Oh, I was doing so well. It's been a beautiful few days and I've been taking the opportunity to get outside, watch some sport, enjoy the sunshine and generally not get upset or offended by anything. Of course, then I happened to flick briefly through the liberal press, and at the risk of mixing my metaphors, I discovered a proverbial turd in the ointment.
Enter Oliver Letwin, Conservative MP for West Dorset. This craven Thatcherite relic, exposed by his regressive plans for local government as far back as 2001 when he occupied the position of Shadow Chancellor of the Exchequer, has already been a policy leader in the government's proposed breakup of the NHS. If that were not in itself a reason to despise him, he has now attacked those very workers who are responsible for ensuring that the country's most essential services are delivered for the benefit of those who need them the most.
The Guardian yesterday reported Mr Letwin as having said the following:
"You can't have room for innovation and the pressure for excellence without having some real discipline and some fear on the part of the providers that things may go wrong if they don't live up to the aims that society as a whole is demanding of them."
Firstly let us bear in mind that Mr Letwin is a banker, and by extension of his profession, can probably teach us all something about letting society down. We should also bear in mind that he went into hiding in 2001 as a result of his disastrous work on that year's Conservative election campaign. Yet, in a manner contrary to his own suggestion that failure should carry consequences, he has now risen phoenix-like to a position specially created for him in the Cabinet Office.
It is also worth mentioning that Mr Letwin's ill-advised comments were made at a report launch at the headquarters of KPMG, a private consultancy firm that has been among the first to benefit from tendered NHS contracts. In these times of cuts to health and social care budgets, I'm comforted to know that consultancy firms are still raking in hard-earned money from the taxpayer. As everyone familiar with consultancy firms knows, they rarely recommend that you waste less money on consultants.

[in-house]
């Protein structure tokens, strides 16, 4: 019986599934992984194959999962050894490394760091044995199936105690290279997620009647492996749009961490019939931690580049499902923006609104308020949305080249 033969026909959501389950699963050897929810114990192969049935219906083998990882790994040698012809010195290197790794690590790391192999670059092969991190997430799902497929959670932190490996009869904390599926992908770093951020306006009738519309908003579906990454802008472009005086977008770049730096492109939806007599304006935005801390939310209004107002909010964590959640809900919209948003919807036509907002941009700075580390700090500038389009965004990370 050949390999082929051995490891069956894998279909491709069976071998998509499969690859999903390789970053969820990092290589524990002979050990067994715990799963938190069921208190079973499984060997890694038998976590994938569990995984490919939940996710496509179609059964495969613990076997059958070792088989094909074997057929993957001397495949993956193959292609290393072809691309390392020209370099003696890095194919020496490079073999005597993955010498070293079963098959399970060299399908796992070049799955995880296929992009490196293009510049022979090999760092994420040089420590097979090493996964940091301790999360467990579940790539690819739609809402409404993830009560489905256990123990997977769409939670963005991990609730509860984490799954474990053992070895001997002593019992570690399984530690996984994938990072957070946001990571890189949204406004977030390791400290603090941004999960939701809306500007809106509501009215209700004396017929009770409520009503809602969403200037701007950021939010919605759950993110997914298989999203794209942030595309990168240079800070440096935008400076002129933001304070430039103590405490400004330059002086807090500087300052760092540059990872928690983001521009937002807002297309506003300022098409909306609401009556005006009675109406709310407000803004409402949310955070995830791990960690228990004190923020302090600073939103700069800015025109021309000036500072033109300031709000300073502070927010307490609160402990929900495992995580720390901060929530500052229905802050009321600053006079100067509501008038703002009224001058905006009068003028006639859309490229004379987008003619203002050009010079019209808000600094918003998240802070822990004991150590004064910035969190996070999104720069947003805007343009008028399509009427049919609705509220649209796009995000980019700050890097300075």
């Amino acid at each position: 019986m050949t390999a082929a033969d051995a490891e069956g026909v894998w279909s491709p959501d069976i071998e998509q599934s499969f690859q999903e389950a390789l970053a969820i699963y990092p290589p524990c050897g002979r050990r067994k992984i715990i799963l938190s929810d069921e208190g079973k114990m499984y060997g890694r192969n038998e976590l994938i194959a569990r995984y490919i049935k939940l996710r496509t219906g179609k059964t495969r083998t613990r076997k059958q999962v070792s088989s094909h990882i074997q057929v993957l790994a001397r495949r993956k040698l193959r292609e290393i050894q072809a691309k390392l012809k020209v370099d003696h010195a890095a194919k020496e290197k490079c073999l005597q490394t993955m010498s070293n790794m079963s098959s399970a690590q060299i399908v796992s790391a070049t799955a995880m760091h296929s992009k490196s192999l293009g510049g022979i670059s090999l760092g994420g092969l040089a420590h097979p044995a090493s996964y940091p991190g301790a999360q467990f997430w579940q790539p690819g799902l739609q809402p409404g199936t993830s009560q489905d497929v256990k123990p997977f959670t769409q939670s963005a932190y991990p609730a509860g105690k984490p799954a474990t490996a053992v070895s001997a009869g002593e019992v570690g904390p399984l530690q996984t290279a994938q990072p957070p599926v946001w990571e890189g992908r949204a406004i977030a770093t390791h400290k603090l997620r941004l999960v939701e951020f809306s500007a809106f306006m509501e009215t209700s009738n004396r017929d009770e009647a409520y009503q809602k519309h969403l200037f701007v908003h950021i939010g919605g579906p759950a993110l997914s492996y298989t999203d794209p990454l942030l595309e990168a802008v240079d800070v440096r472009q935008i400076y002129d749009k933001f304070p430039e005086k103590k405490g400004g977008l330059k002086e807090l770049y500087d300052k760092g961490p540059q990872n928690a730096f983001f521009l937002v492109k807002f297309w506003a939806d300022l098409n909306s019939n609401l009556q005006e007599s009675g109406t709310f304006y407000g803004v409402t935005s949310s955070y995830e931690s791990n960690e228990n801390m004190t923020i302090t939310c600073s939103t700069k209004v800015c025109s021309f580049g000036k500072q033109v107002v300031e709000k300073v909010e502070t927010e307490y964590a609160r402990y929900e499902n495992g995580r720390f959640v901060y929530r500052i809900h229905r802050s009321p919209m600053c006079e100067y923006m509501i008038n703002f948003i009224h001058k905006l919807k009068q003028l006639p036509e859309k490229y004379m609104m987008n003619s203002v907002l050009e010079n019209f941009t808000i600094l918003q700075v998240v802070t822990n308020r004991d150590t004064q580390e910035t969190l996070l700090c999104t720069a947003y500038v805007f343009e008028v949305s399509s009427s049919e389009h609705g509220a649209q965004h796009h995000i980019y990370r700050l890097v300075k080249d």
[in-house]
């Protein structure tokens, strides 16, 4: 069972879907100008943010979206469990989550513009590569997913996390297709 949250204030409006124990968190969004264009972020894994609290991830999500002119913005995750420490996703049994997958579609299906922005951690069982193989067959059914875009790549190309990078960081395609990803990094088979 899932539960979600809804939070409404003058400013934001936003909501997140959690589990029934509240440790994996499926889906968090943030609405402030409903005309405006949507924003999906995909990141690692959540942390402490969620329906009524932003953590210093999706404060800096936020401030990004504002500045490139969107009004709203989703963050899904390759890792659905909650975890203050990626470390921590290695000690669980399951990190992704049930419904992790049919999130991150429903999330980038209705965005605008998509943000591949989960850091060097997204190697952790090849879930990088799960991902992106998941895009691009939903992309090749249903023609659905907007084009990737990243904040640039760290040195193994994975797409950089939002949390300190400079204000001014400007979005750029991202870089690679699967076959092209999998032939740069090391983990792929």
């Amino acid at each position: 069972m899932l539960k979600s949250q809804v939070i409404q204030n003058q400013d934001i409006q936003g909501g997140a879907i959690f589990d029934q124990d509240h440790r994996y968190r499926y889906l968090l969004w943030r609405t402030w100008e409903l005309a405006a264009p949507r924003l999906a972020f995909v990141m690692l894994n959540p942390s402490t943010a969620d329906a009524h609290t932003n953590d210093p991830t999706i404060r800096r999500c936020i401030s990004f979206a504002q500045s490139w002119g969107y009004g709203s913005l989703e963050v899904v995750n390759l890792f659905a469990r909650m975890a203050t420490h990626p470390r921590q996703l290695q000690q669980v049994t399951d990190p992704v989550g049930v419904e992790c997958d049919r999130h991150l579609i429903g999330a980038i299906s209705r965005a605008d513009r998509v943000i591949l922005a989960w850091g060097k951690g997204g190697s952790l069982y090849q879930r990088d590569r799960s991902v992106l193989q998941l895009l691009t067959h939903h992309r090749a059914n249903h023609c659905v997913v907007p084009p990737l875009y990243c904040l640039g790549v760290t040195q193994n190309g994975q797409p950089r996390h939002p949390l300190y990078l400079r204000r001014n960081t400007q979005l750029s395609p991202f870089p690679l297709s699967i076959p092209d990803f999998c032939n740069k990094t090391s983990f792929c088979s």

I could go on and on about how Letwin is a figurehead in a government whose policies are in no way ameliorating the UK's perilous financial position, or that it is a truly horrible thing to expect fear of joblessness and resultant poverty to act as a motivator for excellence. The reason that this matters so much is that the changes proposed by this Tory-led government will have a massive effect on how the UK develops over the medium to long-term future. It may seem obvious to state, but many of the cuts being made by the coalition are resulting in real hardships for many and the services and expertise being lost are not easily replaceable.
Public sector workers will shake our heads and batten down the hatches. We are used to continual abuse - both from our paymasters and the public we serve. Tomorrow they will attack us again - threaten our conditions, our pay, our pensions, always spreading lies about how much better the service will be when it is being provided by a private firm with a profit margin and absolutely no duty of care. No doubt if he ever needs an ambulance, Mr Letwin would want his privately-paid paramedics to be highly focused on their jobs as a result of his proposed reign of terror. Let's just hope that they're not too scared to go to him in the first place.
Public sector workers - your doctors, nurses, taxmen, binmen, social carers - know that we deliver a great and improving service on a consistent basis, and it is only a flagrant and unforgivable lack of resources from central government that prevent us from improving further. No matter that we are already disciplined enough to put the needs of others above the opportunity to earn higher wages elsewhere. The public sector already feels the fear, and does it anyway.